Interview with Steven Lowe, entertainment attorney, www.lowelaw.com
Rules of battle for survival in the Entertainment Industr
Will De Los Santos says that he would rather work with you than an agent and he is currently using you to represent him with his pitch to FOX TV for a new show. What have you done for Will in negotiating to convince him that you are the person he needs for this negotiation?
Well, probably I tend to be a bit more tolerant and I bring more personal attention than the typical ultra-busy agent or business attorney to the relationship. Will and I have gotten to be friends over the years.
I noticed on your web site www.lowelaw.com a list of 18 items that people should not do.
Yes, these are major mistakes that I have seen people make in the entertainment industry. For example, one of the things that is on our list is people who let their writer’s guild registration expire, which it does after five years. It is destroyed by the WGA. Then writers often have no record of the fact they created this treatment or script, especially if they don’t bother to register it with the US Copyright office, which is a more preferable place to register artistic works anyway for a number of reasons. Our list of 18 items is things I have seen over the years that have hurt people’s cases.
Can you give us another major mistake artists make?
“Mistakes” that are most prevalent are the inability to prove the delivery of communications. This is very common. For example, either they sent the communication by email and they didn’t save the email or the email or their computer was destroyed or they or they don’t have the responding email from the other side. This would mean that it is just your word that you sent it and as you know sometimes people don’t receive emails so this is not a good position to be in.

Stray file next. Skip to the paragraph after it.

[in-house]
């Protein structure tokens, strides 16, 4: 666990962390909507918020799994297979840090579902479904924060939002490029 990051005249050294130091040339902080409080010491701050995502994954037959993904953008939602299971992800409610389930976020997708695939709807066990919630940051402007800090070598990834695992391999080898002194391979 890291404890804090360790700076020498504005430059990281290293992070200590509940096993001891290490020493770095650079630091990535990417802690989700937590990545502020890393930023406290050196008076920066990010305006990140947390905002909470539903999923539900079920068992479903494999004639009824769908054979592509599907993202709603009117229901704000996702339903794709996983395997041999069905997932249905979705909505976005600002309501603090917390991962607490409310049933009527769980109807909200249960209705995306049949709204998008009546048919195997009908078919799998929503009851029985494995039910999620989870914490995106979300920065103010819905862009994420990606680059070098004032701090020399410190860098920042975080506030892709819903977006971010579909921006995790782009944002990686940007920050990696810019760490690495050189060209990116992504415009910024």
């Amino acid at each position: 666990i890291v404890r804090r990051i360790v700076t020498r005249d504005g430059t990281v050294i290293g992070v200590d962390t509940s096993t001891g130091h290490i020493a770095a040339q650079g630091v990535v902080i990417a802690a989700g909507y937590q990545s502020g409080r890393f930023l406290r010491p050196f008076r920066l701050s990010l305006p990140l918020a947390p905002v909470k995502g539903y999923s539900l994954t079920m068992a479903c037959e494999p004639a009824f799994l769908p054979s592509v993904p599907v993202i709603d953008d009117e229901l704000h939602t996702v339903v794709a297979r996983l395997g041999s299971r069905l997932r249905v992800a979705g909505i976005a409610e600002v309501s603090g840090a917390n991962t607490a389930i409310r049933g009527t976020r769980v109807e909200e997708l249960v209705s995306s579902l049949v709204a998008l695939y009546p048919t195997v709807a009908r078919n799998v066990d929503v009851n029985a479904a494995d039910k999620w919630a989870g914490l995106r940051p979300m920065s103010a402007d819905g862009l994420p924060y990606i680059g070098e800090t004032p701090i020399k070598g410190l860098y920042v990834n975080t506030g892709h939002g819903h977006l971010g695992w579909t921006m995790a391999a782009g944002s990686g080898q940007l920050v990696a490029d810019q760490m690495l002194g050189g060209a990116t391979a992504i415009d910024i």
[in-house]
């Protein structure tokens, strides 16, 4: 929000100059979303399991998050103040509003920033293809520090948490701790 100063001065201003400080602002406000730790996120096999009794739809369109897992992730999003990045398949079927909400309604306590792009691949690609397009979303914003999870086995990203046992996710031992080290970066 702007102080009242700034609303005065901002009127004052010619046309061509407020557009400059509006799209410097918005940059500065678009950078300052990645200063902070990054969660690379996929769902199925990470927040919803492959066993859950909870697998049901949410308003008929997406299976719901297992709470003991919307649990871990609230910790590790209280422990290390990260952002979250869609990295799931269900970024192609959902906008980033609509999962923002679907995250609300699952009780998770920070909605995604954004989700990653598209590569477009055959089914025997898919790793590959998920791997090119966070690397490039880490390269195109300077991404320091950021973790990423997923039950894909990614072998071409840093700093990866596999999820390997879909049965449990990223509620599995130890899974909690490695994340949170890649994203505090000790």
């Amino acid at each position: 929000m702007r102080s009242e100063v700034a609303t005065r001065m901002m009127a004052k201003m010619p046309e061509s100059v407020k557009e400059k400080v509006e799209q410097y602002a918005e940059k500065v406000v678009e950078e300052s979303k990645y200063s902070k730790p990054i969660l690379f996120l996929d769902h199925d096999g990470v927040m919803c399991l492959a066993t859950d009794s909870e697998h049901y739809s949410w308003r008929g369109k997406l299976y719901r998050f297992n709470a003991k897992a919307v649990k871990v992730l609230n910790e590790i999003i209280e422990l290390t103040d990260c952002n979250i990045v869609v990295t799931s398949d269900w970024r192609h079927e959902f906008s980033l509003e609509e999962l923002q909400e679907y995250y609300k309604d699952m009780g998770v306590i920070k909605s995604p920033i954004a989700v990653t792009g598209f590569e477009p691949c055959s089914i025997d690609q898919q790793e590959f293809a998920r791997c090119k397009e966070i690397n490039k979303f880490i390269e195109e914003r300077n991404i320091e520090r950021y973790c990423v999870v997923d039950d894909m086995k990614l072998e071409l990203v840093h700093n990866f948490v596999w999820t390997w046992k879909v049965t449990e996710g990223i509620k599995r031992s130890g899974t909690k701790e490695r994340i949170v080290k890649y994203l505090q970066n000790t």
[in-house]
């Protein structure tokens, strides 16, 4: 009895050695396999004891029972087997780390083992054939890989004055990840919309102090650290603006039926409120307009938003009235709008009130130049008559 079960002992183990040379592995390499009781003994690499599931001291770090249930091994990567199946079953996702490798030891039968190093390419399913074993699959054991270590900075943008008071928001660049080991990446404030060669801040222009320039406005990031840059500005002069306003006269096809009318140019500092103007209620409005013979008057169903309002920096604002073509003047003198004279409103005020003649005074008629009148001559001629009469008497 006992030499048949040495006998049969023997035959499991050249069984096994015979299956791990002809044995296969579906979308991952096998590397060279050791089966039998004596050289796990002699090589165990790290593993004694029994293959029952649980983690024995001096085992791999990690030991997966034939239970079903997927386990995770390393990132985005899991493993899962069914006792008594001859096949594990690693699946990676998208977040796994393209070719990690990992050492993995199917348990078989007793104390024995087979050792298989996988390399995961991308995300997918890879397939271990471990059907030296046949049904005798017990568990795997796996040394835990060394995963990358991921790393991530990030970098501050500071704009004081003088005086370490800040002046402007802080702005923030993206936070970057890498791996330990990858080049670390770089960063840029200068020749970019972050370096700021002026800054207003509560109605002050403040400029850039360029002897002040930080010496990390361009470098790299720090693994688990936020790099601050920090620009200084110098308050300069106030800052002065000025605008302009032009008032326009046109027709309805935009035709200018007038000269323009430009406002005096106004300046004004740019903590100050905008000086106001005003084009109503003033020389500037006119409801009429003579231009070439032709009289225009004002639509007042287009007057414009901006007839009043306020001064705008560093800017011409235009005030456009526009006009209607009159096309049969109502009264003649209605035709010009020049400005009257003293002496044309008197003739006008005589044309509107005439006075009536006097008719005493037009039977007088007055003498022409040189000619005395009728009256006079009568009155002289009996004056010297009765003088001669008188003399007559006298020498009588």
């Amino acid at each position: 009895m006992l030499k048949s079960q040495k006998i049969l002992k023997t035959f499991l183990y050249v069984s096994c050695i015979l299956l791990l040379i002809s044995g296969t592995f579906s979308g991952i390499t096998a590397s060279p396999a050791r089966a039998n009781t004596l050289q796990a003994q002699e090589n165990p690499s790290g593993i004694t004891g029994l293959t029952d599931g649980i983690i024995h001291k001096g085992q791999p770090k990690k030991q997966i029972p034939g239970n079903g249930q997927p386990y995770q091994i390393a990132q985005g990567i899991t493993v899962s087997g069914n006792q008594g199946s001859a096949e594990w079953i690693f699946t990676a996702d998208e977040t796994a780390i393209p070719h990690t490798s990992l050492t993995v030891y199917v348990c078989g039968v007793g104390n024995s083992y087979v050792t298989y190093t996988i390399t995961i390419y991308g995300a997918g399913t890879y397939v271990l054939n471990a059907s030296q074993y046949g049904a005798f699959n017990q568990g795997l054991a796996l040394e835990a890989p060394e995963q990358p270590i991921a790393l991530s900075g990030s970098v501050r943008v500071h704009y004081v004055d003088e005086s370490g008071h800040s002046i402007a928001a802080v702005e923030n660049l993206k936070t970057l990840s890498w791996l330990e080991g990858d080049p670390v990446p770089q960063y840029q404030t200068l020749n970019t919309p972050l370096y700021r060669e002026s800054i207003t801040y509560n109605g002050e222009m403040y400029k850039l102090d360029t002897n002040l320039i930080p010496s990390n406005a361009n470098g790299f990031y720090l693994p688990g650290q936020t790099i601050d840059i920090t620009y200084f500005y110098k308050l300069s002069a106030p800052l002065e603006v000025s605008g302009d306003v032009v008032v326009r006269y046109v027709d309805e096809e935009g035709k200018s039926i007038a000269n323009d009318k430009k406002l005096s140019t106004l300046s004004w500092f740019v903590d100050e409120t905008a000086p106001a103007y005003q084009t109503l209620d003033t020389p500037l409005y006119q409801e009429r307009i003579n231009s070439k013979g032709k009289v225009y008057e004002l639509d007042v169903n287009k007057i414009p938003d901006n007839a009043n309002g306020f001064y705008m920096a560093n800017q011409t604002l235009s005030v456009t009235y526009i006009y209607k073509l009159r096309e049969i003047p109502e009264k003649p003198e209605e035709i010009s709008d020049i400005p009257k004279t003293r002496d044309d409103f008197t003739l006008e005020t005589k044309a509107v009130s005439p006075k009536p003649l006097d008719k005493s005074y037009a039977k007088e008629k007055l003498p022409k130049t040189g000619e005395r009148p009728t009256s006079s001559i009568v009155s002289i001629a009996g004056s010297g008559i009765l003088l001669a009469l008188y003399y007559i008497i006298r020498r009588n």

If there is no receipt for an email or acknowledgement from the other party then an email is not valid?
Well, then it is just your testimony that you sent it. What you would have to do prove you sent it is to hire a forensic computer consultant to go in and examine their computer. To try to investigate whether someone received your email is a very expensive and difficult process, whereas if they had sent it by FEDX or FAX there would be virtually no issue because you would have a signature. Even if the addressee did not sign for it, at least there is proof that it was sent and signed by someone. Even then we had seen people deny receipt.